I think that’s a huge mistake for someone who’s an evolutionary biologist because human religious thinking is a human universal. It’s built into our biology. It’s there for a reason. Although Sam is an evolutionary biologist, at least in principle, with regards to his thinking, he’s an Enlightenment rationalist when it comes to discussing the biology of religion, and that’s not acceptable.
It’s the wrong time frame. You don’t criticize religious thinking over a time frame of 200 years. You think about religious thinking over a time frame of 50,000 years, but probably over a far greater time span than that.
COWEN: So if that’s what Sam Harris doesn’t get —
COWEN: If we turn to senior management of large American companies, as a class of people — and I know it’s hard to generalize — but what do you see them as just not getting?
PETERSON: I would caution them not to underestimate the danger of their human resources departments.
Much more than just the usual, including a long segment at the end on Jordan’s plans for higher education, here is one bit from that:
Universities give people a chance to contend with the great thought of the past — that would be the educational element. To find mentors, to become disciplined, to work towards a single goal. And almost none of that has to do with content provision. Because you might think, how do you duplicate a university online? Well, you take lectures and you put them online, and you deliver multiple-choice questions. It’s like, yeah, but that’s one-fiftieth of what a university is doing.
So we’ve just scrapped that idea, and what we’re trying to do instead is to figure out, how can you teach people to write in a manner that’s scalable? That’s a big problem because teaching people to write is very, very difficult, and it’s very labor intensive and expensive. So that’s one problem we’d really like to crack. How can you teach people to speak? And can you do that in a scalable manner as well?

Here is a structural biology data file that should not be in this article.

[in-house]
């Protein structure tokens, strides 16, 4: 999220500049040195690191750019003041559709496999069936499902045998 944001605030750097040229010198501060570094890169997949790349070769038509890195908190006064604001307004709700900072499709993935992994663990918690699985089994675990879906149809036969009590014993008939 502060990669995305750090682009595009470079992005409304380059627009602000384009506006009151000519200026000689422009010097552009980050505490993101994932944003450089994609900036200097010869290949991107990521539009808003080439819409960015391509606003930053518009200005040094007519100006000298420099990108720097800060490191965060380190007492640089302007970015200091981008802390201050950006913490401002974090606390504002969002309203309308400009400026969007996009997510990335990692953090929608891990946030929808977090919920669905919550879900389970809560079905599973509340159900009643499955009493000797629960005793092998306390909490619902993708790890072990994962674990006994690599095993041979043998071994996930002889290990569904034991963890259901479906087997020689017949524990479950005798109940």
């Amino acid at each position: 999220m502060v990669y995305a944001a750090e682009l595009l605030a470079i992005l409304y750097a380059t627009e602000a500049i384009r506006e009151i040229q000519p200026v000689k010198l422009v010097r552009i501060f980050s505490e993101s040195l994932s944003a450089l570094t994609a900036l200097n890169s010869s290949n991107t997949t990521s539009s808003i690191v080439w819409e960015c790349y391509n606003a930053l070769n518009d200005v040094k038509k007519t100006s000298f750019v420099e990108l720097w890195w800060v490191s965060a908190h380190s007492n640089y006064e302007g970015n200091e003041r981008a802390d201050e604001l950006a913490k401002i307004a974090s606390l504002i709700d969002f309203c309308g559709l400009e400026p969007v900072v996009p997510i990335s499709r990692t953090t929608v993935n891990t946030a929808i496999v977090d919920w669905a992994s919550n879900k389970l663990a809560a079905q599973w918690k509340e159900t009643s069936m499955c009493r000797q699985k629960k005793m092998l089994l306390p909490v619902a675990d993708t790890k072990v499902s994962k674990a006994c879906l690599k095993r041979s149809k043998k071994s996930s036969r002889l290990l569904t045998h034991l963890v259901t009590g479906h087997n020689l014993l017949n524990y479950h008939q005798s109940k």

Definitely recommended, even if you feel you’ve already heard or read a lot of Jordan Peterson.
In terms of total revenue, Boeing, the aerospace giant, had its best year ever in 2018, with worldwide sales of $101.1 billion.
Exports were particularly robust. Commercial jet deliveries to foreign airlines rose from 763 in 2017 to 806 last year. Overall, the company has a 5,900-order backlog for airplanes worth a staggering $412 billion, according to The Post last week…
For the past 3½ years, Ex-Im, as the trade-finance agency is known, has been essentially paralyzed, yet Boeing has gone from strength to strength…
In the end, Ex-Im survived, as a legal entity. Crucially, though, Senate Republican foes of the bank refused to confirm a quorum for the bank’s board; without a quorum, Ex-Im cannot approve loan transactions larger than $10 million.
As a result of this ploy, the bank has been unable to aid foreign sales of Boeing or other makers of big-ticket goods since June 2015.
And yet, in that time, Boeing has done awesomely well.
It’s not just Boeing that has survived or thrived during Ex-Im’s paralysis. Another company that received heavy Ex-Im support, construction-equipment-maker Caterpillar, achieved a record profit per share in 2018. Caterpillar’s outlook for 2019 is somewhat less rosy, due to broad economic factors such as the slowdown in China, but Ex-Im, or the lack thereof, hardly registers in analyst forecasts.
Here is more from Charles Lane.
That is the topic of my latest Bloomberg column, here is the final bit:
But what does this new, more intense celebrity culture mean for actual outcomes? The more power and influence that individual communicators wield over public opinion, the harder it will be for a sitting president to get things done. (The best option, see above, will be to make your case and engage your adversaries on social media.) The harder it will be for an aspirant party to put forward a coherent, predictable and actionable political program.
Finally, the issues that are easier to express on social media will become the more important ones. Technocratic dreams will fade, and fiery rhetoric and identity politics will rule the day. And if you think this is the political world we’re already living in, rest assured: It’s just barely gotten started.
Since climate change and what to do about it are in the news it’s time to re-up an underrated idea, buy coal! Carbon taxes increase the price of carbon and induce economic and technological substitution towards lower-carbon sources of fuel in the countries that adopt them. As carbon-tax countries reduce fuel use, however, non carbon-tax countries see the price of their fuel decline. Thus, unless all countries join the tax-coalition, there is leakage. Supply-side policies are an alternative to demand supply policies. The United States, for example, could buy out and close coal mines, including giving the workers substantial retirement/reallocation bonuses, thus reducing the world supply of coal which is still the largest source of C02 emissions.